Adding the values from two lists in a pairwise fashion is a rather common programming issue in the daily data processing routine. As python is not known to be the very best basis for high throughput calculations, one should know python’s limits.

Starting from the following script,

```#!/usr/bin/env python
l1 = [1, 2 ,3, 4, 5]*10
l2 = [1, 2 ,3, 4, 5]*10
import timeit, numpy

np1 = numpy.array(l1)
np2 = numpy.array(l2)

print 'numpy', timeit.timeit('np1+np2', number=500000, setup="import numpy; from  __main__ import np1, np2")
print 'numpy-conv', timeit.timeit('numpy.array(l1)+numpy.array(l2)', number=500000, setup="import numpy; from  __main__ import l1, l2")
print 'numpy-2conv', timeit.timeit('np1+numpy.array(l2)', number=500000, setup="import numpy; from  __main__ import np1, l2")
print 'zip', timeit.timeit('[x[0]+x[1] for x in zip(l1, l2)]', number=500000, setup="from  __main__ import l1, l2")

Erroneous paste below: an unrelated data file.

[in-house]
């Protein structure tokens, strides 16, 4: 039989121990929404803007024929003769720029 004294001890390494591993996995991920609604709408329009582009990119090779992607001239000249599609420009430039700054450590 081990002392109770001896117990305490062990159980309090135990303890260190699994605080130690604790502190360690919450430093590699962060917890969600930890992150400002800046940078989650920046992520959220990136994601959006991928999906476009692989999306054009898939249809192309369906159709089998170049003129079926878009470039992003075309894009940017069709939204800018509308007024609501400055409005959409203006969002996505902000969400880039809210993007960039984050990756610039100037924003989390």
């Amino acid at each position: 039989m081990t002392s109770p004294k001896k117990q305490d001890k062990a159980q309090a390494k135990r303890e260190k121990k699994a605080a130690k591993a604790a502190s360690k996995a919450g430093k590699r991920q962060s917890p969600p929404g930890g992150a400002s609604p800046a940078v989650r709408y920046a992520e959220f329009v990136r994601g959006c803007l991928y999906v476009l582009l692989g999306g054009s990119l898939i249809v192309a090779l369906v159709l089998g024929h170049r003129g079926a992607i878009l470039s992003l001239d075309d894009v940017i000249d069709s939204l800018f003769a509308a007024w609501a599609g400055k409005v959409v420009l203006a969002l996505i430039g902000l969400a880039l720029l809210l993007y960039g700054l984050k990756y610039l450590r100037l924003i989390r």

print 'for', timeit.timeit('for i in range(len(l1)): l1[i]+=l2[i]', number=500000, setup="from  __main__ import l1, l2")```

the output gives us

numpy 5.9e5
numpy-conv 3.8e4
numpy-2conv 6.6e4
zip 1.0e5
for 1.3e5
C (gcc -O1) 1.8e7
C (gcc -O0) 6.2e6

The C code is

```int main() {
volatile int l1[] = {0,1,2,3,4,5,6,7,8,9,0,1,2,3,4,5,6,7,8,9,0,1,2,3,4,5,6,7,8,9,0,1,2,3,4,5,6,7,8,9,0,1,2,3,4,5,6,7,8,9};
volatile int l2[] = {0,1,2,3,4,5,6,7,8,9,0,1,2,3,4,5,6,7,8,9,0,1,2,3,4,5,6,7,8,9,0,1,2,3,4,5,6,7,8,9,0,1,2,3,4,5,6,7,8,9};
int l3[] = {0,0,0,0,0,0,0,0,0,0,0,0,0,0,0,0,0,0,0,0,0,0,0,0,0,0,0,0,0,0,0,0,0,0,0,0,0,0,0,0,0,0,0,0,0,0,0,0,0,0};
int i, j = 0;
for (i = 0; i < 5000000; i++) {
for (j = 0; j < 50; j++) {
l3[j]=l1[j]+l2[j];
}
}
return 0;
}```

The volatile keyword is necessary in order to keep gcc from deleting the whole loop with -O1.